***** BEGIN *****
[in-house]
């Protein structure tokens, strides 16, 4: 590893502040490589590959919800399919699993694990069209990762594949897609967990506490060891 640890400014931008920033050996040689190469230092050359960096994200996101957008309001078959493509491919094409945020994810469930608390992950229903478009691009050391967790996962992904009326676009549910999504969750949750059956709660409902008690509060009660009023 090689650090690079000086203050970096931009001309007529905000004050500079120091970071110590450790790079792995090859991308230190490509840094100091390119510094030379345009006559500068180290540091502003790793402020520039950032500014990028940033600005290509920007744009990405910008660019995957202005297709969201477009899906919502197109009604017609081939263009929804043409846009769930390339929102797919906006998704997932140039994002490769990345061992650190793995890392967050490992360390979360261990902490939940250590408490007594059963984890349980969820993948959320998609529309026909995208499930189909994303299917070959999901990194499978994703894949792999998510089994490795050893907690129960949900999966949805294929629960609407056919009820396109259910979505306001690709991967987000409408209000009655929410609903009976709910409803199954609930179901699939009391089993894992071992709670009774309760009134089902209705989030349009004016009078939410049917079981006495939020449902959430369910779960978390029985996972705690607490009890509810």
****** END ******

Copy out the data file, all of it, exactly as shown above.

[in-house]
């Protein structure tokens, strides 16, 4: 590893502040490589590959919800399919699993694990069209990762594949897609967990506490060891 640890400014931008920033050996040689190469230092050359960096994200996101957008309001078959493509491919094409945020994810469930608390992950229903478009691009050391967790996962992904009326676009549910999504969750949750059956709660409902008690509060009660009023 090689650090690079000086203050970096931009001309007529905000004050500079120091970071110590450790790079792995090859991308230190490509840094100091390119510094030379345009006559500068180290540091502003790793402020520039950032500014990028940033600005290509920007744009990405910008660019995957202005297709969201477009899906919502197109009604017609081939263009929804043409846009769930390339929102797919906006998704997932140039994002490769990345061992650190793995890392967050490992360390979360261990902490939940250590408490007594059963984890349980969820993948959320998609529309026909995208499930189909994303299917070959999901990194499978994703894949792999998510089994490795050893907690129960949900999966949805294929629960609407056919009820396109259910979505306001690709991967987000409408209000009655929410609903009976709910409803199954609930179901699939009391089993894992071992709670009774309760009134089902209705989030349009004016009078939410049917079981006495939020449902959430369910779960978390029985996972705690607490009890509810």